For the Ibo, family groups were organized based on the father. Having more wives for the Ibo was a great success and a show of wealth. Okonkwo had three wives, and that, combined with his talents and his titles, made him a powerful man in the community.
The marriage system described in Things Fall Apart was a difficult one for the wives. Achebe writes:
His wives, especially the youngest, lived in perpetual fear of his fiery temper, and so did his little children.
It mentions that the women were expected to work as much as their husbands, and each member of a family had many tasks to complete. Men were yam farmers while the women tended harvests such as coco-yams, beans, and cassava.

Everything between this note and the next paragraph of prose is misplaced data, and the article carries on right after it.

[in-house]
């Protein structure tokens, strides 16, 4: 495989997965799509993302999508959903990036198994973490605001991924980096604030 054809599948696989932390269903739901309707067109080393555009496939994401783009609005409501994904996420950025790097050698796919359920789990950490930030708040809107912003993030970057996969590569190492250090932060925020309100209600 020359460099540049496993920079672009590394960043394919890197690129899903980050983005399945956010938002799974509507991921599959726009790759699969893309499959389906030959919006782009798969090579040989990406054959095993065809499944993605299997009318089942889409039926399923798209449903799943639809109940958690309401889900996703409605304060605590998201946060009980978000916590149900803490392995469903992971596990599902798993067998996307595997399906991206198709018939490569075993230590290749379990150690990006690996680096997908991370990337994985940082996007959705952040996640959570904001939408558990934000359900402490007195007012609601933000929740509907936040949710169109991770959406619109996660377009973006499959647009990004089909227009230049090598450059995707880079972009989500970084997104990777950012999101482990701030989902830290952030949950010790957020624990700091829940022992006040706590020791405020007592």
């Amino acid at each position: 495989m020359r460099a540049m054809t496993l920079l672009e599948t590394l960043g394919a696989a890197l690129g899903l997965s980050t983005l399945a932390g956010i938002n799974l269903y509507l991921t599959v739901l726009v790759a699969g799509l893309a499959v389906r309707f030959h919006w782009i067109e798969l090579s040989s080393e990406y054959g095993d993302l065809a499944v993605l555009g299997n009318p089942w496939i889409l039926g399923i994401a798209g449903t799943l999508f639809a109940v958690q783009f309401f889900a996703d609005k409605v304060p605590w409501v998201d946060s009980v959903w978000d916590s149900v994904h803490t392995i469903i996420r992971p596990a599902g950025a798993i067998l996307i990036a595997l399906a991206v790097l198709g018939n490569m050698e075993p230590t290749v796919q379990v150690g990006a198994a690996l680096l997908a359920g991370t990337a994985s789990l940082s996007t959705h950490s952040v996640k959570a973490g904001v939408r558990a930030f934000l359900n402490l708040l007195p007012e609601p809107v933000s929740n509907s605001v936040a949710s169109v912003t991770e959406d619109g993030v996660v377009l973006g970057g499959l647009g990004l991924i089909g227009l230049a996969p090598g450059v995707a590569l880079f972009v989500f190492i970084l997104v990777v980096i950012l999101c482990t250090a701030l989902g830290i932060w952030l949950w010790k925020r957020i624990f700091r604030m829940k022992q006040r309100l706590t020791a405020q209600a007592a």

Each wife received her own hut, and the huts were arranged inside Okonkwo's compound, where he also had his own hut. There was a strong distinction in the hierarchy of wives, and his first wife received some benefits that the other wives did not.
Marriage for the Ibo was very much a family affair. The suitor would visit the bride's father as a way of making his intentions clear and, in some ways, asking for permission to marry her. Everything followed traditions and a clear process had to be followed as the father decided whether the suitor was worthy of his daughter.